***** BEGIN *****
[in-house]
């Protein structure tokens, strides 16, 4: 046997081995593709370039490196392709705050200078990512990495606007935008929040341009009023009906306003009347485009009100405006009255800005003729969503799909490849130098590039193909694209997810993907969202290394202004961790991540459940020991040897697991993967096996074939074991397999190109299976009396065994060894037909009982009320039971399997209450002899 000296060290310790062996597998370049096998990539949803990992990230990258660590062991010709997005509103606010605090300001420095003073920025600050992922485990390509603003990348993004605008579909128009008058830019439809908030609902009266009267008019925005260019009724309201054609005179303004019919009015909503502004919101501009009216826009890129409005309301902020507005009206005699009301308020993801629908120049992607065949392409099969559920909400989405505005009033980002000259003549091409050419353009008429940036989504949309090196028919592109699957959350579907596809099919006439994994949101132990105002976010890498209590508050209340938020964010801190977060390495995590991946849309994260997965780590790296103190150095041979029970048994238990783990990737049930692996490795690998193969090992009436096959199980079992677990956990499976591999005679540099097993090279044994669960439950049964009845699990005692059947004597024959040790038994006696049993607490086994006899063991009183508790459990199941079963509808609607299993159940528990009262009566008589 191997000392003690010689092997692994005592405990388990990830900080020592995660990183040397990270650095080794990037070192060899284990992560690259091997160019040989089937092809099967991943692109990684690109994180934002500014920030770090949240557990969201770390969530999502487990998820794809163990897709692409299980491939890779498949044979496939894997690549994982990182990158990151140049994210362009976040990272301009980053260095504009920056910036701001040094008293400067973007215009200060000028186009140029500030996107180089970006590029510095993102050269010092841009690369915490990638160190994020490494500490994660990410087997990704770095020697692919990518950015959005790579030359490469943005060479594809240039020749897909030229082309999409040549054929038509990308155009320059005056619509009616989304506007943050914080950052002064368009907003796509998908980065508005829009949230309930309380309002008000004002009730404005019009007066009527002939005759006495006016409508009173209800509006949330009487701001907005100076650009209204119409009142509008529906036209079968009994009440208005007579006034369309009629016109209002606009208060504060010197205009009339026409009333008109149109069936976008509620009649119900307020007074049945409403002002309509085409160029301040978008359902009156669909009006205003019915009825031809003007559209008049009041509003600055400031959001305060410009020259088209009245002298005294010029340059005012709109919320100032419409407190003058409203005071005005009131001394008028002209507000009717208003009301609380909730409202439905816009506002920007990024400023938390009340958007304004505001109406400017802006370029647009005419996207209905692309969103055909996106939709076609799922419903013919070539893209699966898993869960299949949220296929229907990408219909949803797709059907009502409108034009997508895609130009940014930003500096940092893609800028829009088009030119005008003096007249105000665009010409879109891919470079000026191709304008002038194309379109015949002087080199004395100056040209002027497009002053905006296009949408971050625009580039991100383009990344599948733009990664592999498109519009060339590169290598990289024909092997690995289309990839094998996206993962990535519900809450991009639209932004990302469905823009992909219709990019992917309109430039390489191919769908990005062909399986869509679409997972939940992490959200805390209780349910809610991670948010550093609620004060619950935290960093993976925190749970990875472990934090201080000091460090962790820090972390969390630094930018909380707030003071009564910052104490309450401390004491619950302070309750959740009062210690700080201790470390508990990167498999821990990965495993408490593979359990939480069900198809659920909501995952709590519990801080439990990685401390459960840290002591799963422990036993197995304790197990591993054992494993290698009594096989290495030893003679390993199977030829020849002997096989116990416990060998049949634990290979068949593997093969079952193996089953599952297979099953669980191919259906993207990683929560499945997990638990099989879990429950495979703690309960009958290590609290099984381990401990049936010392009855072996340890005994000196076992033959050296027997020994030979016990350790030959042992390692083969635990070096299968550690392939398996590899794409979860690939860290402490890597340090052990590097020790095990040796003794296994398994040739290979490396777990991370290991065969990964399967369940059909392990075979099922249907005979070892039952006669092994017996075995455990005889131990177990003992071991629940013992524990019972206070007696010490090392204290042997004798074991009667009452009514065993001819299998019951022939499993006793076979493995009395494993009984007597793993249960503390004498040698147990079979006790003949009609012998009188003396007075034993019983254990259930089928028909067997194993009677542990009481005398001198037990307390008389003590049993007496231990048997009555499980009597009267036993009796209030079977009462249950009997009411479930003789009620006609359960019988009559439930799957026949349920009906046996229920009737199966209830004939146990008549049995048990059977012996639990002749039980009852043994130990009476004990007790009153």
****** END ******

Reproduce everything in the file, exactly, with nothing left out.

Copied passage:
[in-house]
């Protein structure tokens, strides 16, 4: 046997081995593709370039490196392709705050200078990512990495606007935008929040341009009023009906306003009347485009009100405006009255800005003729969503799909490849130098590039193909694209997810993907969202290394202004961790991540459940020991040897697991993967096996074939074991397999190109299976009396065994060894037909009982009320039971399997209450002899 000296060290310790062996597998370049096998990539949803990992990230990258660590062991010709997005509103606010605090300001420095003073920025600050992922485990390509603003990348993004605008579909128009008058830019439809908030609902009266009267008019925005260019009724309201054609005179303004019919009015909503502004919101501009009216826009890129409005309301902020507005009206005699009301308020993801629908120049992607065949392409099969559920909400989405505005009033980002000259003549091409050419353009008429940036989504949309090196028919592109699957959350579907596809099919006439994994949101132990105002976010890498209590508050209340938020964010801190977060390495995590991946849309994260997965780590790296103190150095041979029970048994238990783990990737049930692996490795690998193969090992009436096959199980079992677990956990499976591999005679540099097993090279044994669960439950049964009845699990005692059947004597024959040790038994006696049993607490086994006899063991009183508790459990199941079963509808609607299993159940528990009262009566008589 191997000392003690010689092997692994005592405990388990990830900080020592995660990183040397990270650095080794990037070192060899284990992560690259091997160019040989089937092809099967991943692109990684690109994180934002500014920030770090949240557990969201770390969530999502487990998820794809163990897709692409299980491939890779498949044979496939894997690549994982990182990158990151140049994210362009976040990272301009980053260095504009920056910036701001040094008293400067973007215009200060000028186009140029500030996107180089970006590029510095993102050269010092841009690369915490990638160190994020490494500490994660990410087997990704770095020697692919990518950015959005790579030359490469943005060479594809240039020749897909030229082309999409040549054929038509990308155009320059005056619509009616989304506007943050914080950052002064368009907003796509998908980065508005829009949230309930309380309002008000004002009730404005019009007066009527002939005759006495006016409508009173209800509006949330009487701001907005100076650009209204119409009142509008529906036209079968009994009440208005007579006034369309009629016109209002606009208060504060010197205009009339026409009333008109149109069936976008509620009649119900307020007074049945409403002002309509085409160029301040978008359902009156669909009006205003019915009825031809003007559209008049009041509003600055400031959001305060410009020259088209009245002298005294010029340059005012709109919320100032419409407190003058409203005071005005009131001394008028002209507000009717208003009301609380909730409202439905816009506002920007990024400023938390009340958007304004505001109406400017802006370029647009005419996207209905692309969103055909996106939709076609799922419903013919070539893209699966898993869960299949949220296929229907990408219909949803797709059907009502409108034009997508895609130009940014930003500096940092893609800028829009088009030119005008003096007249105000665009010409879109891919470079000026191709304008002038194309379109015949002087080199004395100056040209002027497009002053905006296009949408971050625009580039991100383009990344599948733009990664592999498109519009060339590169290598990289024909092997690995289309990839094998996206993962990535519900809450991009639209932004990302469905823009992909219709990019992917309109430039390489191919769908990005062909399986869509679409997972939940992490959200805390209780349910809610991670948010550093609620004060619950935290960093993976925190749970990875472990934090201080000091460090962790820090972390969390630094930018909380707030003071009564910052104490309450401390004491619950302070309750959740009062210690700080201790470390508990990167498999821990990965495993408490593979359990939480069900198809659920909501995952709590519990801080439990990685401390459960840290002591799963422990036993197995304790197990591993054992494993290698009594096989290495030893003679390993199977030829020849002997096989116990416990060998049949634990290979068949593997093969079952193996089953599952297979099953669980191919259906993207990683929560499945997990638990099989879990429950495979703690309960009958290590609290099984381990401990049936010392009855072996340890005994000196076992033959050296027997020994030979016990350790030959042992390692083969635990070096299968550690392939398996590899794409979860690939860290402490890597340090052990590097020790095990040796003794296994398994040739290979490396777990991370290991065969990964399967369940059909392990075979099922249907005979070892039952006669092994017996075995455990005889131990177990003992071991629940013992524990019972206070007696010490090392204290042997004798074991009667009452009514065993001819299998019951022939499993006793076979493995009395494993009984007597793993249960503390004498040698147990079979006790003949009609012998009188003396007075034993019983254990259930089928028909067997194993009677542990009481005398001198037990307390008389003590049993007496231990048997009555499980009597009267036993009796209030079977009462249950009997009411479930003789009620006609359960019988009559439930799957026949349920009906046996229920009737199966209830004939146990008549049995048990059977012996639990002749039980009852043994130990009476004990007790009153």